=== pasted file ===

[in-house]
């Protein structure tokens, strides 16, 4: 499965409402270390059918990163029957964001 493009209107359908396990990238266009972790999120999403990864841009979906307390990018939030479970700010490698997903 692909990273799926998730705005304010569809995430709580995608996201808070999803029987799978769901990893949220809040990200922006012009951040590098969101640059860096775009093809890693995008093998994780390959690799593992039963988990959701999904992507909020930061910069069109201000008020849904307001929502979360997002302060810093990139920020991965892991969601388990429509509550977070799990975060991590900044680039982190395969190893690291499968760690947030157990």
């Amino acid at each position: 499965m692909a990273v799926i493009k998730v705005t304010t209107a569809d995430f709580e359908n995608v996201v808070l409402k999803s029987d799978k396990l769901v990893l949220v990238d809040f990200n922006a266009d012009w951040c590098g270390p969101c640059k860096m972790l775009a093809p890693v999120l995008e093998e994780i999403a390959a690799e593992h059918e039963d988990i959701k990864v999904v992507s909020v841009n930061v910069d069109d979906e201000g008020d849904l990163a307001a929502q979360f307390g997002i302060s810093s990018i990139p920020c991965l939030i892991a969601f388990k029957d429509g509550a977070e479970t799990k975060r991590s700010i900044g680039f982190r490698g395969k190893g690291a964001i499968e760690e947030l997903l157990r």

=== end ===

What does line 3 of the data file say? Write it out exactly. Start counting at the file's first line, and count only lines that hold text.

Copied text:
């Amino acid at each position: 499965m692909a990273v799926i493009k998730v705005t304010t209107a569809d995430f709580e359908n995608v996201v808070l409402k999803s029987d799978k396990l769901v990893l949220v990238d809040f990200n922006a266009d012009w951040c590098g270390p969101c640059k860096m972790l775009a093809p890693v999120l995008e093998e994780i999403a390959a690799e593992h059918e039963d988990i959701k990864v999904v992507s909020v841009n930061v910069d069109d979906e201000g008020d849904l990163a307001a929502q979360f307390g997002i302060s810093s990018i990139p920020c991965l939030i892991a969601f388990k029957d429509g509550a977070e479970t799990k975060r991590s700010i900044g680039f982190r490698g395969k190893g690291a964001i499968e760690e947030l997903l157990r």